I would like to say that I'm adapting well to all of the changes. I'm still learning that it is not possible for me to be three different people but I can adopt some of the traditions that were most important to them and make sure those continue. I allowed myself to believe that I was gaining some life balance, but that is not the case. Instead, I think I have adjusted enough to free up the brain capacity needed to see that other things have changed too and not in a positive way. In all fairness, some of it was probably there all along, and I was either too naive to see it, or I refused to acknowledge it because doing so would mean that the foundation I have built upon and the values I believe in are just smoke and mirrors. Unfortunately, once you open your eyes it is not possible to just close them and forget what you saw and since I am not capable of just ignoring things I am forced to address them.
My family is sacred to me. They give me strength and power and most of all they give me courage. I remember starting my first "real" job, and one of my co-workers mentioned that he had not spoken to his family in over a year and honestly, that completely blew my mind because at the time I talked to my mom, dad, sister and brother on weekly, sometimes daily basis. For the life of me, I could not begin to understand what could keep someone from communicating with their family because my family is such a huge part of my world. While I hope I'm wrong, I am starting to think I understand how that can happen now.
This post has been a long time coming, but I just didn’t feel like writing it until now. Probably because writing it means that I have to revisit painful memories that haven't yet had a chance to heal but life is getting better, I am getting better. There are so many amazing people in my life that I know every time I try to talk about them individually I always seem to forget someone and I want to apologize for that. Many of those people who anchor me to reality the most have been part of my life for so long that the idea of them not being part of my life is absurd, which makes it easier to overlook their contributions to my well-being. My family and friends give me strength, give me hope and remind me of who I am when I start to forget. I would like to believe that those of you I am referring to know how important you are and what you mean to me because I tell you all the time. But I will do my very best to not leave you out going forward because if I have learned anything as of recent, it is that life is short, so don't leave things unsaid.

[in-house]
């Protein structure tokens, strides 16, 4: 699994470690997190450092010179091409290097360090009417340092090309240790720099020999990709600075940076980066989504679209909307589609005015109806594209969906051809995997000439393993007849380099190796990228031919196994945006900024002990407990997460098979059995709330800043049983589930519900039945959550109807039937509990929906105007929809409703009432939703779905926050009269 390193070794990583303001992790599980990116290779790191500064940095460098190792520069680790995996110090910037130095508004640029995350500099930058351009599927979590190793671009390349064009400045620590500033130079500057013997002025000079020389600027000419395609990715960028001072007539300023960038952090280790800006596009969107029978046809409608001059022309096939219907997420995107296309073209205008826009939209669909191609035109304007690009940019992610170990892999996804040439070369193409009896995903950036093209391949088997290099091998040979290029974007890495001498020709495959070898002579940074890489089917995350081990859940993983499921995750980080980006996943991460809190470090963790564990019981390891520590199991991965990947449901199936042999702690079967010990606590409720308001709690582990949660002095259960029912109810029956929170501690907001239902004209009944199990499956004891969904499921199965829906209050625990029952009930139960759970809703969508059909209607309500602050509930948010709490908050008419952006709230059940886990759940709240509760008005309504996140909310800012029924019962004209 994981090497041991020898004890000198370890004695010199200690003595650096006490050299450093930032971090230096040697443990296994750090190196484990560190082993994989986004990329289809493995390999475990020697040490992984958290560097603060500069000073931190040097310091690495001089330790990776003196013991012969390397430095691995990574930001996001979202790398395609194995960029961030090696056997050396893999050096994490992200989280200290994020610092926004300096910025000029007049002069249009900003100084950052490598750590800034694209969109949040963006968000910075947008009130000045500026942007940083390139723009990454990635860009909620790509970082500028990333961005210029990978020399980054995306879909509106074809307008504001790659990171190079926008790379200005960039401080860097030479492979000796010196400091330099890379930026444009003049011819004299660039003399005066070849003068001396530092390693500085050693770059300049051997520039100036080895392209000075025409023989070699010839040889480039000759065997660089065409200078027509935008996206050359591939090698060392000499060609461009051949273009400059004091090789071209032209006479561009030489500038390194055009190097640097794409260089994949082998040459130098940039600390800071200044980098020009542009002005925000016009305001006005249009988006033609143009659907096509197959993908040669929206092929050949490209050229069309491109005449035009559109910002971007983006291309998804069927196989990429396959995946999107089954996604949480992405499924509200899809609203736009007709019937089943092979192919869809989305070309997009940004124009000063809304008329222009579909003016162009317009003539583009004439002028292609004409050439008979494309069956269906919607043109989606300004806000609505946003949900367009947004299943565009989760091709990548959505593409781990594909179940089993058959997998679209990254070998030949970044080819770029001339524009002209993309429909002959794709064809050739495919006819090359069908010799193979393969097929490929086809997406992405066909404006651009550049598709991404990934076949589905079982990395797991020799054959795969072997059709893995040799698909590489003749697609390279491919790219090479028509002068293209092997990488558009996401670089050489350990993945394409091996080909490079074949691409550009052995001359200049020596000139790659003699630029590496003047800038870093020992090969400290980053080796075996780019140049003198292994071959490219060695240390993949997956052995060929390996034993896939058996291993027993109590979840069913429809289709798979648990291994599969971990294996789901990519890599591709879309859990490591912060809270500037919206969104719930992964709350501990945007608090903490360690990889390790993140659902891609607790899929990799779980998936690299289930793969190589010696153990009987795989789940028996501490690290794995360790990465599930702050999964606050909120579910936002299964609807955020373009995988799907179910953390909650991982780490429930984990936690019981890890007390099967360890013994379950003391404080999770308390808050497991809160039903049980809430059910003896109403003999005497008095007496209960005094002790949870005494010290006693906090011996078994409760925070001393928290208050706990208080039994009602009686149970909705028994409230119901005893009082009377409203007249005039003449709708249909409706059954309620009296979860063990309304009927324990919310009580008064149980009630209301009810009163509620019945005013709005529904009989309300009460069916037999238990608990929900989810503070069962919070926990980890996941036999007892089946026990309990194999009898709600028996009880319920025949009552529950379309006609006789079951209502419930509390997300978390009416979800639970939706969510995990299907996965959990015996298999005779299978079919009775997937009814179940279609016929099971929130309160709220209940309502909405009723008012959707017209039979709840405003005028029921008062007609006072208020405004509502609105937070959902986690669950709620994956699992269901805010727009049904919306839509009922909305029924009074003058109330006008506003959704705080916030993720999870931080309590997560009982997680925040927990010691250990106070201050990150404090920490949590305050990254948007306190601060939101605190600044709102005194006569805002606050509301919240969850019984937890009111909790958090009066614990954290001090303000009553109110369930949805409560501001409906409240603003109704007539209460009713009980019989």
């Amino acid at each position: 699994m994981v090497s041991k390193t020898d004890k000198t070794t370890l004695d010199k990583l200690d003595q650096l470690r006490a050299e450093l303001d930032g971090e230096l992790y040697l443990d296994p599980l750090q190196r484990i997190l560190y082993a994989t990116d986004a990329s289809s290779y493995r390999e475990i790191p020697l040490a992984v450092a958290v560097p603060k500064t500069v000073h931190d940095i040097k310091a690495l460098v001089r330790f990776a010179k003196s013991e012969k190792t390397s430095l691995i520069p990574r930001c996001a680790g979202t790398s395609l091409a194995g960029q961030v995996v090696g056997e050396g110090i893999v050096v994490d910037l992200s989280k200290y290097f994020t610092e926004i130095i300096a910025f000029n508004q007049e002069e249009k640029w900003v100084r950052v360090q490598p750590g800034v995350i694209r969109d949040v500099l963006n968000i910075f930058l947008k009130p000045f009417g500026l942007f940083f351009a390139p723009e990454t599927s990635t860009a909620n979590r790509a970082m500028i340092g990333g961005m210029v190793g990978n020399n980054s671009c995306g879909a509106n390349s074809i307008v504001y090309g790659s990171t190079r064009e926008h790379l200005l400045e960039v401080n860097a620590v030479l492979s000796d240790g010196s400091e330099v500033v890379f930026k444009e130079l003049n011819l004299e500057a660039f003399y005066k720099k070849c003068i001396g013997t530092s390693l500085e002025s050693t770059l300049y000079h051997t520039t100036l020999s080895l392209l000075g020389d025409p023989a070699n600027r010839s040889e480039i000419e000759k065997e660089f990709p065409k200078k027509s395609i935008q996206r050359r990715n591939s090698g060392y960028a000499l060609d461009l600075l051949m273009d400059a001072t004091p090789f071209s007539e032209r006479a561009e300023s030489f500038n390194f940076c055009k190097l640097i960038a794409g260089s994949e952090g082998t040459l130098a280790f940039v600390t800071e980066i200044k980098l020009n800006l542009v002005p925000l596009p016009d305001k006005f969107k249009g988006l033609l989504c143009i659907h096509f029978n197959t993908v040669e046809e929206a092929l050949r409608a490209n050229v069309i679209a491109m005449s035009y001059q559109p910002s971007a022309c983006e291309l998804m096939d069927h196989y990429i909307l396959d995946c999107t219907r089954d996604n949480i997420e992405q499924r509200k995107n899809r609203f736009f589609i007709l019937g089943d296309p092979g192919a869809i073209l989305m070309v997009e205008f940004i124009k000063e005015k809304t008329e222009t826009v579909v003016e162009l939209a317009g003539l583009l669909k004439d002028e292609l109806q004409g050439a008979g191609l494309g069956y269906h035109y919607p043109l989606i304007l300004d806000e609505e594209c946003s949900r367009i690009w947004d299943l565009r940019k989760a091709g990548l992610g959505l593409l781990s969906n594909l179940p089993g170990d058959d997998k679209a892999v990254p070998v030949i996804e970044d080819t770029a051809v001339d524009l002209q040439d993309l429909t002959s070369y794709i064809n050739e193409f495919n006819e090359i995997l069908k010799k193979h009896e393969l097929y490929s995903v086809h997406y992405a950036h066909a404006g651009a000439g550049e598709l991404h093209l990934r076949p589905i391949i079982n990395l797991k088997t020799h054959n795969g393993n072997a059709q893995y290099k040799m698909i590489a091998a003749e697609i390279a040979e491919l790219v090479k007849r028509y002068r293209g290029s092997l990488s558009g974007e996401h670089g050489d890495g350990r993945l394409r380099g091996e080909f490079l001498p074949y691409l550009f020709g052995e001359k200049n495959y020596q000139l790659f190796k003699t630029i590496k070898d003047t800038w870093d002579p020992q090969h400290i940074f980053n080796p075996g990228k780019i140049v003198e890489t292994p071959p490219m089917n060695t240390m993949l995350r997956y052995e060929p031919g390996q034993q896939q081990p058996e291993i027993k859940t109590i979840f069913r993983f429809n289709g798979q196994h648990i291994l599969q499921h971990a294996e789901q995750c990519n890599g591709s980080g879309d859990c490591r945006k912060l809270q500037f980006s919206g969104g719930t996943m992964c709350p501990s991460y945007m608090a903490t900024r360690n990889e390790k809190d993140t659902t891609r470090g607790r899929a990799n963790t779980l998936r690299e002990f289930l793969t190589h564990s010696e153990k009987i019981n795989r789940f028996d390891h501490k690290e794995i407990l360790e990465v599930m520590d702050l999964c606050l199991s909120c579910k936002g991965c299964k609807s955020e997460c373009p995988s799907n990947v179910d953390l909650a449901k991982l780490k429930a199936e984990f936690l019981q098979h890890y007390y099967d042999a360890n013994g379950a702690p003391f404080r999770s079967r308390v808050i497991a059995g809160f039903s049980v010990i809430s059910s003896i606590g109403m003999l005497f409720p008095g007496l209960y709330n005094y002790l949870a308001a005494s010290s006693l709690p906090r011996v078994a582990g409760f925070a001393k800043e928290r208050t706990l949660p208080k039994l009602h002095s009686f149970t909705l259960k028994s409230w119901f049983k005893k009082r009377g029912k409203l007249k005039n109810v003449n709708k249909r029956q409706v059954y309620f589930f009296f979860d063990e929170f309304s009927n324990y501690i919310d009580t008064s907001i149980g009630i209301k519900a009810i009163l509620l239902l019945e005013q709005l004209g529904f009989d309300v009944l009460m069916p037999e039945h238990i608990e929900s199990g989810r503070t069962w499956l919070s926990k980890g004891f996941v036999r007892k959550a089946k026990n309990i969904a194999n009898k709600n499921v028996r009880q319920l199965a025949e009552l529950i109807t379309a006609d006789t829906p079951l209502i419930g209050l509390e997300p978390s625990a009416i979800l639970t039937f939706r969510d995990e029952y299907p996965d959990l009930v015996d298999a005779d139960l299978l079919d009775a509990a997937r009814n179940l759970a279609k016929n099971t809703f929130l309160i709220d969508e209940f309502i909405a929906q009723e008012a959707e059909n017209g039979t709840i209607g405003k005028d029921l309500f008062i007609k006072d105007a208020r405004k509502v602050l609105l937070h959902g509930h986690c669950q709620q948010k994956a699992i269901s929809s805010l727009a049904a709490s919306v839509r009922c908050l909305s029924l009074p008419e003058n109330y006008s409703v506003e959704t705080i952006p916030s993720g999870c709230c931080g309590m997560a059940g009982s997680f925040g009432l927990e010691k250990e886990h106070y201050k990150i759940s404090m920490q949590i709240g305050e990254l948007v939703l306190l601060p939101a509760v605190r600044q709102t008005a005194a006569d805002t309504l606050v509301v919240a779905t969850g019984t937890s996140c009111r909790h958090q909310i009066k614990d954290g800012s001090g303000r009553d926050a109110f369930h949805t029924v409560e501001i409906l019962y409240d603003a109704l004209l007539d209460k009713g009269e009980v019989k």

So here's what I've been thinking about today. I am so thankful for you Chris Johnson when my mom died you sent me texts every day for WEEKS; you called just to sit in silence with me if that's what I wanted to do and you always have and still give the best hugs ever. I am also so thankful for you Rachel Petersen. For being bossy and telling me what I'm going to do, for letting me be myself no matter how scary that may be and for spending hours on the phone or in the car with me talking about things that don't make sense even when a quick google search would easily resolve. I love you both so much, and I don't know what I would do without you!!
One last note, I am thankful for ex-boyfriends who are kind enough to come still and help you when you have car trouble. Thank you, Justin Tipton.
I like to think that in general, I am a decent human being and that I have no enemies even though it's not realistic. I don't always do the right thing and I know I've made some epically bad decisions over the years, but I also know that I try hard to the right my wrongs and make amends when possible. I still get the (not so subtle) reminder from time to time that I am relevant enough to have haters still.
I am hard headed, and it takes me a while to learn life's lessons, usually because I refuse to take the easy route. I have found a new appreciation for peace and peace of mind as I get older and I think I have reached a point where I am now able to self-reflect and in turn, take responsibility for my actions (and even admit when I'm wrong on occasion). I am smart enough to know that I don't have it all figured out and honestly I never will because I won't always get it right, mistakes are bound to happen.
After many years of arguing my side of things thinking that if I just explain it the right way, I can get my point across. I learned that fighting is a competitive sport and most people will do everything they can to win even when it means losing sight of what the argument was even about in the first place. So now I know that it isn't worth fighting every battle that presents itself because sometimes winning is not a win. The only thing that matters is the risk and reward and whether or not I can live with the consequences that come with each outcome.
Taking the high road is not easy, but I do take it more often than I used to. Even when deep down I would like nothing more than to use the extensive vocabulary I have acquired (thanks to dictionary.com) to annihilate my adversaries. The funny thing is that it only takes a few "be the better person who doesn't play into the drama" experiences to realize that the best revenge strategy is not giving them what they want, which is a response.
If you are a mean girl, you suck! I forgot how immature and catty women can be until recently when out of nowhere came a blast from the past. While the reminder itself was fun for me because I adult just well enough to know that not responding and playing into someone's drama is the absolute best response you can have. And since I have a website of my very own I can post what I think and control the response! Haha, that was probably a joke.
It reminded me that there are still so many unhappy, insecure women in the world who probably don't even know who they are deep down. They are like Julia Roberts in the movie "Runaway Bride" especially the part where she realizes she doesn't even know how she likes her eggs.
I don't envy these ladies, not one bit because I was the same way at one time. I hope they eventually learn that there is no need to be malicious or vindictive because it only makes them ugly inside and out. That they learn to love themselves no matter how evil they've been so far in life, there's still hope to turn it around!